European Bioethics II -- Disparate Hopes and Fears: An Introduction
Christian Bioethics 2009 April; 15(1): 1-16
This introduction supplies further bearing points for the conceptual map, which the introduction to the previous issue on European bioethics (2008/1) had provided for sorting out the various dimension in which the essays collected in these issues resemble and differ from each other. Special attention is devoted to communication, as diverse Christianities attend to different purposes, problems, and opportunities for normatively engaging (persuading, influencing, ruling, opposing, and converting) their surrounding secularized cultures. These differences reflect incompatible ways of conceiving Christ's acts of healing, as these provide a model for His disciples' bioethics. These differences also reflect diversely rationalist and noetic epistemologies. The subtext concerns the haunting question about the enduring sustainability of a specifically Christian bioethics in Europe. As Schotsmans opts for a Roman Catholicism that is not recognized as such by his Magisterium, as Muller transforms Protestantism into a religiously nonhostile laicity, as Messer and Silva da Barbosa hope for the prophetic impact of communal "cities on the hill," and as the Orthodox pursue the conversion of Western Europe in Greek, Russian, and Rumanian, ongoing Divine miracles present the most realistic hope.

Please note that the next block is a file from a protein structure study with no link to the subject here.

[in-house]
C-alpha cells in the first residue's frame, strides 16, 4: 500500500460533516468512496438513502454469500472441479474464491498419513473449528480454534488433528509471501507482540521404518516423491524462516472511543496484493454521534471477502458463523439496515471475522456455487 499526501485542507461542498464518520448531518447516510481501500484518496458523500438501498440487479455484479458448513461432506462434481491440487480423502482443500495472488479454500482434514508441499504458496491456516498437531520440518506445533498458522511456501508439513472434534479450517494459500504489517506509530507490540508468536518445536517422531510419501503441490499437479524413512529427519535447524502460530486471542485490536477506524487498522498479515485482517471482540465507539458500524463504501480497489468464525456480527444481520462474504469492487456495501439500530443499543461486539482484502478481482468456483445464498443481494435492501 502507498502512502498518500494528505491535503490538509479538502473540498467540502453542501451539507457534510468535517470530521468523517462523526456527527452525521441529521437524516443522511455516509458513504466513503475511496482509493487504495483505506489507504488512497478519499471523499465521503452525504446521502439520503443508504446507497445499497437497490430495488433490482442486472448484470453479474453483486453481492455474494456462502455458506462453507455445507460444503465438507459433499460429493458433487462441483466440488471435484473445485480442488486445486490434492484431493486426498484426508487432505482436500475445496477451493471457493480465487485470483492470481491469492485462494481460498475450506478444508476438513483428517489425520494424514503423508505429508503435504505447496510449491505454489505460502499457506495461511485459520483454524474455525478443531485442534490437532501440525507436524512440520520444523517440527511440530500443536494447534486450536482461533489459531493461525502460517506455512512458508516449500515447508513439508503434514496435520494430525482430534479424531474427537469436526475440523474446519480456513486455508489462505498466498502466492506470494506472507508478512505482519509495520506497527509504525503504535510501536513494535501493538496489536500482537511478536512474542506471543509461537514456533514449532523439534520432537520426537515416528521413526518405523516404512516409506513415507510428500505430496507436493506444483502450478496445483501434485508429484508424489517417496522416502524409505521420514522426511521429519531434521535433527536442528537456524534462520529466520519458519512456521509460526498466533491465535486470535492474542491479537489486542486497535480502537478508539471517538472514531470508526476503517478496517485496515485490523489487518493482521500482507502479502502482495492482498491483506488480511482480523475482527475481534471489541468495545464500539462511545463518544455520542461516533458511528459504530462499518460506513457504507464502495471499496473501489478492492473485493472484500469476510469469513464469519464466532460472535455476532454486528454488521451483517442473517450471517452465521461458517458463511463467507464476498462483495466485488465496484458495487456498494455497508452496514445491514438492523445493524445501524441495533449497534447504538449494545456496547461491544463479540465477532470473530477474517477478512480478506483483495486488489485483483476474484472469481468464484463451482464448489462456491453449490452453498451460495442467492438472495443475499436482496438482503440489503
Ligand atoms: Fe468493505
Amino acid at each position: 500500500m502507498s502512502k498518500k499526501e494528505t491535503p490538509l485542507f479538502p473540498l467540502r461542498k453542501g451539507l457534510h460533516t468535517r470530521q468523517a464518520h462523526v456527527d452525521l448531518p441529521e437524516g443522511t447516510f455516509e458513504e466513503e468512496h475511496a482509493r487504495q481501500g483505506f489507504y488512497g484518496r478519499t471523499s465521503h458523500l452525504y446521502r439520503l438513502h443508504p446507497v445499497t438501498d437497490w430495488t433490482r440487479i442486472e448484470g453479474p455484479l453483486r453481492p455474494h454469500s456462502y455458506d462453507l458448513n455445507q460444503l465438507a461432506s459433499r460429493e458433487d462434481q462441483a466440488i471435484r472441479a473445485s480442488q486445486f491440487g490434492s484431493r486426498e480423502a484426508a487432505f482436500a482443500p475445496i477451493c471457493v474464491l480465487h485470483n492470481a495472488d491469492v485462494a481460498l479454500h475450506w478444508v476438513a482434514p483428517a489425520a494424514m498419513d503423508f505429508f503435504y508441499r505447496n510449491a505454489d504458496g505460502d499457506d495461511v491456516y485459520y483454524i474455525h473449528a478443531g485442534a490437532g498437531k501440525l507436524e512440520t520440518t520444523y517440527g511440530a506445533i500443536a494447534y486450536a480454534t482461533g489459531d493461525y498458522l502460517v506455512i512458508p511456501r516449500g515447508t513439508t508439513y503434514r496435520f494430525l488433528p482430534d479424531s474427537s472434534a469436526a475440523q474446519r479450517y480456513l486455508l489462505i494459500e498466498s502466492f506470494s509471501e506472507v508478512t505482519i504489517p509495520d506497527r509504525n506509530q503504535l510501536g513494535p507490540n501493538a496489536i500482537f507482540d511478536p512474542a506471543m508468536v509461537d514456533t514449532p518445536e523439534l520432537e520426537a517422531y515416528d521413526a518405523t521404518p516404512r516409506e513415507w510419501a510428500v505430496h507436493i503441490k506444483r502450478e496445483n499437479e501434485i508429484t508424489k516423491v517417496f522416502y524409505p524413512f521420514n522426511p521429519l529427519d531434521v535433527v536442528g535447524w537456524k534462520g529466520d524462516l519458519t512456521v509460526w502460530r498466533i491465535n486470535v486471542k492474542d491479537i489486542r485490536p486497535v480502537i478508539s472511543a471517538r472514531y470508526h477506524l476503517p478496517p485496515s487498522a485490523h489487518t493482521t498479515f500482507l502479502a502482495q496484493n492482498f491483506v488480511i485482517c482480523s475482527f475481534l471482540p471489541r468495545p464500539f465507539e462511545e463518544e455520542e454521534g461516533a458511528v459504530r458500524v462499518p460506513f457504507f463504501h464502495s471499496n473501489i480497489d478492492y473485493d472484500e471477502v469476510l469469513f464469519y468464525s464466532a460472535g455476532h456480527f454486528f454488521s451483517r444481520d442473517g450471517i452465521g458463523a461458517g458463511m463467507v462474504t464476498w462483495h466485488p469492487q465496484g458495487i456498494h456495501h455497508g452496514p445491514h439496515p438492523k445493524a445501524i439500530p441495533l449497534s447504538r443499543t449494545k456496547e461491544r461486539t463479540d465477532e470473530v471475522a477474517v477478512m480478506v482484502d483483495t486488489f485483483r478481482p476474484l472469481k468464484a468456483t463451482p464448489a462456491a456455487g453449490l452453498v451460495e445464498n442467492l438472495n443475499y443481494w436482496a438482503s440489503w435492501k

Permanent LinkFind in a Library
Full Text from Publisher
Showing items related by title, author, creator and subject.
Freedom-Costs of Canonical Individualism: Enforced Euthanasia Tolerance in Belguim and the Problem of European Liberalism Delkeskamp-Hayes, Corinna (2006-08)Belgium's policy of not permitting Catholic hospitals to refuse euthanasia services rests on ethical presuppositions concerning the secular justification of political power which reveal the paradoxical character of European ...